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Review

Piezo Channels: Awesome Mechanosensitive Structures in Cellular Mechanotransduction and Their Role in Bone

by 1,2,3,4,†, 1,2,3,4,†, 1,2,3,4, 1,2,3,4, 1,2,3,4, 1,2,3,4, 1,2,3,4, 1,2,3,4, 1,2,3,4, 1,2,3,4,* and 1,2,3,4,*
1
Lab for Bone Metabolism, Key Lab for Space Biosciences and Biotechnology, School of Life Sciences, Northwestern Polytechnical University, Xi’an 710072, China
2
Xi’an Key Laboratory of Special Medicine and Health Engineering, School of Life Sciences, Northwestern Polytechnical University, Xi’an 710072, China
3
Research Center for Special Medicine and Health Systems Engineering, School of Life Sciences, Northwestern Polytechnical University, Xi’an 710072, China
4
NPU-UAB Joint Laboratory for Bone Metabolism, School of Life Sciences, Northwestern Polytechnical University, Xi’an 710072, China
*
Authors to whom correspondence should be addressed.
These authors have contributed equally to this work.
Academic Editor: Antonino Germana
Int. J. Mol. Sci. 2021, 22(12), 6429; https://doi.org/10.3390/ijms22126429
Received: 7 May 2021 / Revised: 10 June 2021 / Accepted: 12 June 2021 / Published: 16 June 2021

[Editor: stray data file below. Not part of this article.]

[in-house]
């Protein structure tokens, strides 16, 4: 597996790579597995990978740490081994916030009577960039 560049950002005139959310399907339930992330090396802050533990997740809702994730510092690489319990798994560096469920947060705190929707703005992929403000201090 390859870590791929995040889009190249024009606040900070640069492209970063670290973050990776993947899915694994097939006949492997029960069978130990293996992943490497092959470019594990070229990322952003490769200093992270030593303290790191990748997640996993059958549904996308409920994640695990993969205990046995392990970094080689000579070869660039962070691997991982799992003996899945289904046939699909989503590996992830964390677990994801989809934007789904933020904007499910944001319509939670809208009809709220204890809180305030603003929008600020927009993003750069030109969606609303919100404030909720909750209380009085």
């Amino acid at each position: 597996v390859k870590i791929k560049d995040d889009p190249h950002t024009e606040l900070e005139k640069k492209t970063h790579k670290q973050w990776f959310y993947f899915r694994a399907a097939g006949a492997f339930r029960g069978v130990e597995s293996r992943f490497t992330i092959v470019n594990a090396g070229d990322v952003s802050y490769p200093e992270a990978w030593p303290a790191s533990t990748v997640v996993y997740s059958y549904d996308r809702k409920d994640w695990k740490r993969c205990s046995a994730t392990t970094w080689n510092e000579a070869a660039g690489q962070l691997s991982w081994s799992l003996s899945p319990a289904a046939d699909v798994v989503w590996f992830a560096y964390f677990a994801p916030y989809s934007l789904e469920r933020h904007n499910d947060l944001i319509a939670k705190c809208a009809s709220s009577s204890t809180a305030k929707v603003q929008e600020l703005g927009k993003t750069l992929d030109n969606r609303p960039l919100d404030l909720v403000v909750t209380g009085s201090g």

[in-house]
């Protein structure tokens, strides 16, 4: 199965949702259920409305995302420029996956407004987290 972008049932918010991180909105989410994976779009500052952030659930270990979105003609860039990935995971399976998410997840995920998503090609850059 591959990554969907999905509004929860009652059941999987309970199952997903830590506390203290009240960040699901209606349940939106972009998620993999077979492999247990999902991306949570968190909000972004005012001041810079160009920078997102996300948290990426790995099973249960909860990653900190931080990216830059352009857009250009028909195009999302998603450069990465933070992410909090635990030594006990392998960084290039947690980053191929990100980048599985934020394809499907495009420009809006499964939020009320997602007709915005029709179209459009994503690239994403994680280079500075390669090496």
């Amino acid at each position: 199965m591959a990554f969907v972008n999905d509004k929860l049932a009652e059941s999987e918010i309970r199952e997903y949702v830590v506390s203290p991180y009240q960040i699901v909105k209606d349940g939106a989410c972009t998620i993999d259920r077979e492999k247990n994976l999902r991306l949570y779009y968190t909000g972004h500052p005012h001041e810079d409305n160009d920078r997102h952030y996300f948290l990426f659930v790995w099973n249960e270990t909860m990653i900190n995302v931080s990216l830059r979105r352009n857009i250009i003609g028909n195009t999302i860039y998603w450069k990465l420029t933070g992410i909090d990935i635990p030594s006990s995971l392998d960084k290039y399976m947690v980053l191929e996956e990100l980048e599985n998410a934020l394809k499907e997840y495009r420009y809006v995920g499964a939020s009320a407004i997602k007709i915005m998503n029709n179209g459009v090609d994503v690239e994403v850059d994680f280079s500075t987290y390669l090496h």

(This article belongs to the Section Molecular Biology)

Abstract

Piezo channels are mechanosensitive ion channels located in the cell membrane and function as key cellular mechanotransducers for converting mechanical stimuli into electrochemical signals. Emerged as key molecular detectors of mechanical forces, Piezo channels’ functions in bone have attracted more and more attention. Here, we summarize the current knowledge of Piezo channels and review the research advances of Piezo channels’ function in bone by highlighting Piezo1′s role in bone cells, including osteocyte, bone marrow mesenchymal stem cell (BM-MSC), osteoblast, osteoclast, and chondrocyte. Moreover, the role of Piezo channels in bone diseases is summarized.
Keywords: Piezo channels; mechanotransduction; bone cells; bone disease Piezo channels; mechanotransduction; bone cells; bone disease

1. Introduction